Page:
LOUISVILLE, KY (WAVE) - The issue of using a cell phone while driving continues to be a hotly debated topic among Kentucky lawmakers, but there's a new law coming to the Bluegrass state to address the issue.
Come January, what you do on your cell phone will be a little more limited. That's when it becomes illegal to text or send an e-mail while driving in Kentucky, but one lawmaker who talked to WAVE 3 News says that isn't enough.
"We've been trying to pass it for a number of years. This is the first time we were able to get it through the process and get it to the governor's desk," Rep. Reggie Meeks said Friday, May 7, 2010.
Some area lawmakers say their fight isn't over yet. Rep. Meeks is just one a few lawmakers that want to see cell phone usage while driving restricted even more.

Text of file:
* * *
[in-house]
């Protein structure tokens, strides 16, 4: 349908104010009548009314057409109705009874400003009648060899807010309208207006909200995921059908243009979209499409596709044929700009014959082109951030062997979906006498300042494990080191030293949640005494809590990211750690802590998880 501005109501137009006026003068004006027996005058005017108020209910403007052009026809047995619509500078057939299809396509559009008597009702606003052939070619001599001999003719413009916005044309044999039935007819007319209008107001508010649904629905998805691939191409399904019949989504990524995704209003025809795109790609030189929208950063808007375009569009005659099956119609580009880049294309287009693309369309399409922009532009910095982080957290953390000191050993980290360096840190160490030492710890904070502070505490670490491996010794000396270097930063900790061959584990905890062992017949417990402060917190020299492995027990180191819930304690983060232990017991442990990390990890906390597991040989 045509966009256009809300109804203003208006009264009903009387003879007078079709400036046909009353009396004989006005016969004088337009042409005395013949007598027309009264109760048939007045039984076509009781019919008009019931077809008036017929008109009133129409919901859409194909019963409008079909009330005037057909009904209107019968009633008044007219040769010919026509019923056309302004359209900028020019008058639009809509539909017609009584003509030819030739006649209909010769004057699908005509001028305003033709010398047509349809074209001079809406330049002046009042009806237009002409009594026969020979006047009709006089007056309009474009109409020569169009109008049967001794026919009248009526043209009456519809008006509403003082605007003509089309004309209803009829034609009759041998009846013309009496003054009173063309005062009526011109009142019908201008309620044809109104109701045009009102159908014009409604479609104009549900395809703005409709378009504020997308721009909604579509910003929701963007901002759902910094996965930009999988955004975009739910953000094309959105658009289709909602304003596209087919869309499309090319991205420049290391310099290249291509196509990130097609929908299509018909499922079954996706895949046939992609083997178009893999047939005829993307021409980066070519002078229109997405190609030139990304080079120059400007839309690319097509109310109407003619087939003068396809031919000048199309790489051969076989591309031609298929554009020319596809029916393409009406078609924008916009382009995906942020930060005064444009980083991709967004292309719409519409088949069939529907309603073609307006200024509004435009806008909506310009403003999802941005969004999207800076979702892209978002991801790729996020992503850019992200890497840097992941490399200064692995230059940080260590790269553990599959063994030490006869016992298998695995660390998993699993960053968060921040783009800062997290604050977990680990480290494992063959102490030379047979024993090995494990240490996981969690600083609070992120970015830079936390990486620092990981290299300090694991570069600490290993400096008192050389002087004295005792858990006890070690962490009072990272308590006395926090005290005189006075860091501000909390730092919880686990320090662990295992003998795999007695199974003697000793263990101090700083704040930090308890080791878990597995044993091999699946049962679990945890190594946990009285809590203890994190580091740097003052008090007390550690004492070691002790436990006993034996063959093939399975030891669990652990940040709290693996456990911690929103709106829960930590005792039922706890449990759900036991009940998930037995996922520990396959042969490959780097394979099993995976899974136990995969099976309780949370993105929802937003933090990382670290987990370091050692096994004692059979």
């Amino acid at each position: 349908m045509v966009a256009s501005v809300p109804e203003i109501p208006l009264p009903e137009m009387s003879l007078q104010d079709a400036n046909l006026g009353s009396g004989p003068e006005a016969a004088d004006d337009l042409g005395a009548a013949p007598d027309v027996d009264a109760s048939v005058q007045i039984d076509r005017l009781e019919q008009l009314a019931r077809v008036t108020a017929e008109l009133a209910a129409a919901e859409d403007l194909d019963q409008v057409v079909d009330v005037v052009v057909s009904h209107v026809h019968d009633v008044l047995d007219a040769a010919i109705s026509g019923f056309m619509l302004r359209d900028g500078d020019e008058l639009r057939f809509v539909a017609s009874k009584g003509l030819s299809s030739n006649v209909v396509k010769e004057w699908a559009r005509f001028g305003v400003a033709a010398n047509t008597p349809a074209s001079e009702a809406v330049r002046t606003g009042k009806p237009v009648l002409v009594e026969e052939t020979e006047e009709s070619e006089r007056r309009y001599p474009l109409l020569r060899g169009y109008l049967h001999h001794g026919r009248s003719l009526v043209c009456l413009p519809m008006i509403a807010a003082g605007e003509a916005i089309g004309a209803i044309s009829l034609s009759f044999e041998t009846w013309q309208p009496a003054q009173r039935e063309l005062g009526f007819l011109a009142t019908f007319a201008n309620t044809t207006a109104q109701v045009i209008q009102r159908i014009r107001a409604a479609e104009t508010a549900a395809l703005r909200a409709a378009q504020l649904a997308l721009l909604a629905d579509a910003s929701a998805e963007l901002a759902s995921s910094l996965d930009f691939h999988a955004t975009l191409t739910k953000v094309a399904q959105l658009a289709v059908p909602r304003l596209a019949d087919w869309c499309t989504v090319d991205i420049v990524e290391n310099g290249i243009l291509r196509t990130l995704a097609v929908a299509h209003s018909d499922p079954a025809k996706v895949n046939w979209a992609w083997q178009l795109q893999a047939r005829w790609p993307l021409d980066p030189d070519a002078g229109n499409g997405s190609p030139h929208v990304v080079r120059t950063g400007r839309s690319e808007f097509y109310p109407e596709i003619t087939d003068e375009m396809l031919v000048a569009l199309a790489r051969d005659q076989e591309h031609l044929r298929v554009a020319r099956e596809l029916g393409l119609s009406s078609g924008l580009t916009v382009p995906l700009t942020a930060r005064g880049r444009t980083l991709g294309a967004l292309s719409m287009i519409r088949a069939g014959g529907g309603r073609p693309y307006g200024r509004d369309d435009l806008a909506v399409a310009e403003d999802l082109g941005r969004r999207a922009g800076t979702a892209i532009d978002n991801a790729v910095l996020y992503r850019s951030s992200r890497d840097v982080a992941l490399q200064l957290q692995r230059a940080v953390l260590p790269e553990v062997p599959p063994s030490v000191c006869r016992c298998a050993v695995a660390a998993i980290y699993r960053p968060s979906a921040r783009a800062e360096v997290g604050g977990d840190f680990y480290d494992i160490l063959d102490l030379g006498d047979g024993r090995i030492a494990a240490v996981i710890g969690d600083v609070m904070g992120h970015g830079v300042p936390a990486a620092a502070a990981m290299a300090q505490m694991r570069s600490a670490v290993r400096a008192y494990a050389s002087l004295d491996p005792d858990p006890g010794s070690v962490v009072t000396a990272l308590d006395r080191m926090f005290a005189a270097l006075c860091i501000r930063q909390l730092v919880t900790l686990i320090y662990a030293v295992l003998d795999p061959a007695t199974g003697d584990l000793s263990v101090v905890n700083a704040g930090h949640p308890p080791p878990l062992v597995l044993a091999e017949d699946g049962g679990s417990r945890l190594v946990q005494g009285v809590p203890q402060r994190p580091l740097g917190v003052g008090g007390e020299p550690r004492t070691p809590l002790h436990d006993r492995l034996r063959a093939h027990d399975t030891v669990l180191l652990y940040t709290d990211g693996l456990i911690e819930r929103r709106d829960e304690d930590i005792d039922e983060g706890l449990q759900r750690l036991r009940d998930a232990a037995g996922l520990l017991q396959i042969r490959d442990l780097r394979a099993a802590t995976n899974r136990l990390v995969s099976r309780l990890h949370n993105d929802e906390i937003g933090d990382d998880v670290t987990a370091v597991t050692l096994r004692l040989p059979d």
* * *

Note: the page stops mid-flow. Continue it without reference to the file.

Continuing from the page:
While he admits it may be a case of more government involvement, he says it's needed to save lives.
"More than 200 people in the commonwealth of Kentucky have been killed on our roads because of distracted driving and because of cell phone use and because of texting... that's far too high a price to pay," Rep. Meeks said.
He says he's willing to look at exceptions -- such as devices that would allow you to talk on your phone while driving, without actually having to hold the phone up to your face.
"We encourage it and we would carve out an exception for the use of hands free devices. We absolutely would encourage that," Rep. Meeks told WAVE 3 News.
Police officers will issue warnings if you're caught texting or e-mailing while driving until January 1st, 2011.
That's when it gets a little more costly. You'll have to pay $25 for your first offense and then $50 after that, plus court costs.
Rep. Meeks says there were 126,091 crashes in the Bluegrass state during 2009, and he says 57,291 of those were because of distracted driving.